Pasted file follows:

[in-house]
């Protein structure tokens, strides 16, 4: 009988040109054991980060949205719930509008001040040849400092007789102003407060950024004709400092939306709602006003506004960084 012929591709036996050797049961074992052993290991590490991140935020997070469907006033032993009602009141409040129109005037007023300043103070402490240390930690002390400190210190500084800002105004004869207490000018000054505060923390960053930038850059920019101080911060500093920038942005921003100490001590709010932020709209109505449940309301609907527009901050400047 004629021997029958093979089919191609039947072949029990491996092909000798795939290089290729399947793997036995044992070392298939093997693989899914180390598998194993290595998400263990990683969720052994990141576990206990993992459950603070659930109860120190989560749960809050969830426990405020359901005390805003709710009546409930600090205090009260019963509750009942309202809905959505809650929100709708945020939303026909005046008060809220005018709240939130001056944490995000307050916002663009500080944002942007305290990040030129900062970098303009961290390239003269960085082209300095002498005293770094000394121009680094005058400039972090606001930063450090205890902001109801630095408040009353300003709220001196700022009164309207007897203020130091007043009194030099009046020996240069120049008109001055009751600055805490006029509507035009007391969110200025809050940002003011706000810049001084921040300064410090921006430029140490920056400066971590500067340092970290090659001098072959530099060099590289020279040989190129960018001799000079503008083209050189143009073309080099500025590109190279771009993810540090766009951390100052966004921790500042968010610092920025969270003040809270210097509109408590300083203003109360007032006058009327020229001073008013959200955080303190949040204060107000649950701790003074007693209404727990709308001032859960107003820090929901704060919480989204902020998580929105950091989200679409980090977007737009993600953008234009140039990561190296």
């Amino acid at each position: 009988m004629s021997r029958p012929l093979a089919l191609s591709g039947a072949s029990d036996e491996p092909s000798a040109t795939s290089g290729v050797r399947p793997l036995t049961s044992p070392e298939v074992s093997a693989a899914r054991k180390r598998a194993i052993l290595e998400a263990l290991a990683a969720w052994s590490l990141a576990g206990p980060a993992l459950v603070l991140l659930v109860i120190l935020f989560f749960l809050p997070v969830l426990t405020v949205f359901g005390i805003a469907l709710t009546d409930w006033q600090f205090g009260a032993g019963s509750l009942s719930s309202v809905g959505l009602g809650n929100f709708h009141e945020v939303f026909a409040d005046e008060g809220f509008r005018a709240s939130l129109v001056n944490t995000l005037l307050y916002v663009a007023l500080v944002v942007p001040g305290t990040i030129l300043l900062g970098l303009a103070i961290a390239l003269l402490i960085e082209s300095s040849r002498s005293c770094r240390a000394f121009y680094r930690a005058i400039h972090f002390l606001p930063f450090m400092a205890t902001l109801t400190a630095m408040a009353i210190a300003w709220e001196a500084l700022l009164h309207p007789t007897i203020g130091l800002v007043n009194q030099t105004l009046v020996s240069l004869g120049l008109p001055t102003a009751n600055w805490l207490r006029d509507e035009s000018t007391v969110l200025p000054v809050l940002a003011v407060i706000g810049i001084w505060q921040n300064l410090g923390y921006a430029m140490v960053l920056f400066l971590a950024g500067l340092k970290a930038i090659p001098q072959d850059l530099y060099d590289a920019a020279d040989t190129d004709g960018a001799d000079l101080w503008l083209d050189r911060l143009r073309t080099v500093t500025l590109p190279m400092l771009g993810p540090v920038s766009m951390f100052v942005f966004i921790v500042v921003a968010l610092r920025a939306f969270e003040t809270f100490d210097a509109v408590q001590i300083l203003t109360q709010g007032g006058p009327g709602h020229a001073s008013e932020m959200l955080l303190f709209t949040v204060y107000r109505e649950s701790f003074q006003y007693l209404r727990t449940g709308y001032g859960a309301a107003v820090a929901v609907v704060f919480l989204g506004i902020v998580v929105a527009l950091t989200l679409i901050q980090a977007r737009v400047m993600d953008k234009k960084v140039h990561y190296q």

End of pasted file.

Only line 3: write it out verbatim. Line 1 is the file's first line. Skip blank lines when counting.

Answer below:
């Amino acid at each position: 009988m004629s021997r029958p012929l093979a089919l191609s591709g039947a072949s029990d036996e491996p092909s000798a040109t795939s290089g290729v050797r399947p793997l036995t049961s044992p070392e298939v074992s093997a693989a899914r054991k180390r598998a194993i052993l290595e998400a263990l290991a990683a969720w052994s590490l990141a576990g206990p980060a993992l459950v603070l991140l659930v109860i120190l935020f989560f749960l809050p997070v969830l426990t405020v949205f359901g005390i805003a469907l709710t009546d409930w006033q600090f205090g009260a032993g019963s509750l009942s719930s309202v809905g959505l009602g809650n929100f709708h009141e945020v939303f026909a409040d005046e008060g809220f509008r005018a709240s939130l129109v001056n944490t995000l005037l307050y916002v663009a007023l500080v944002v942007p001040g305290t990040i030129l300043l900062g970098l303009a103070i961290a390239l003269l402490i960085e082209s300095s040849r002498s005293c770094r240390a000394f121009y680094r930690a005058i400039h972090f002390l606001p930063f450090m400092a205890t902001l109801t400190a630095m408040a009353i210190a300003w709220e001196a500084l700022l009164h309207p007789t007897i203020g130091l800002v007043n009194q030099t105004l009046v020996s240069l004869g120049l008109p001055t102003a009751n600055w805490l207490r006029d509507e035009s000018t007391v969110l200025p000054v809050l940002a003011v407060i706000g810049i001084w505060q921040n300064l410090g923390y921006a430029m140490v960053l920056f400066l971590a950024g500067l340092k970290a930038i090659p001098q072959d850059l530099y060099d590289a920019a020279d040989t190129d004709g960018a001799d000079l101080w503008l083209d050189r911060l143009r073309t080099v500093t500025l590109p190279m400092l771009g993810p540090v920038s766009m951390f100052v942005f966004i921790v500042v921003a968010l610092r920025a939306f969270e003040t809270f100490d210097a509109v408590q001590i300083l203003t109360q709010g007032g006058p009327g709602h020229a001073s008013e932020m959200l955080l303190f709209t949040v204060y107000r109505e649950s701790f003074q006003y007693l209404r727990t449940g709308y001032g859960a309301a107003v820090a929901v609907v704060f919480l989204g506004i902020v998580v929105a527009l950091t989200l679409i901050q980090a977007r737009v400047m993600d953008k234009k960084v140039h990561y190296q």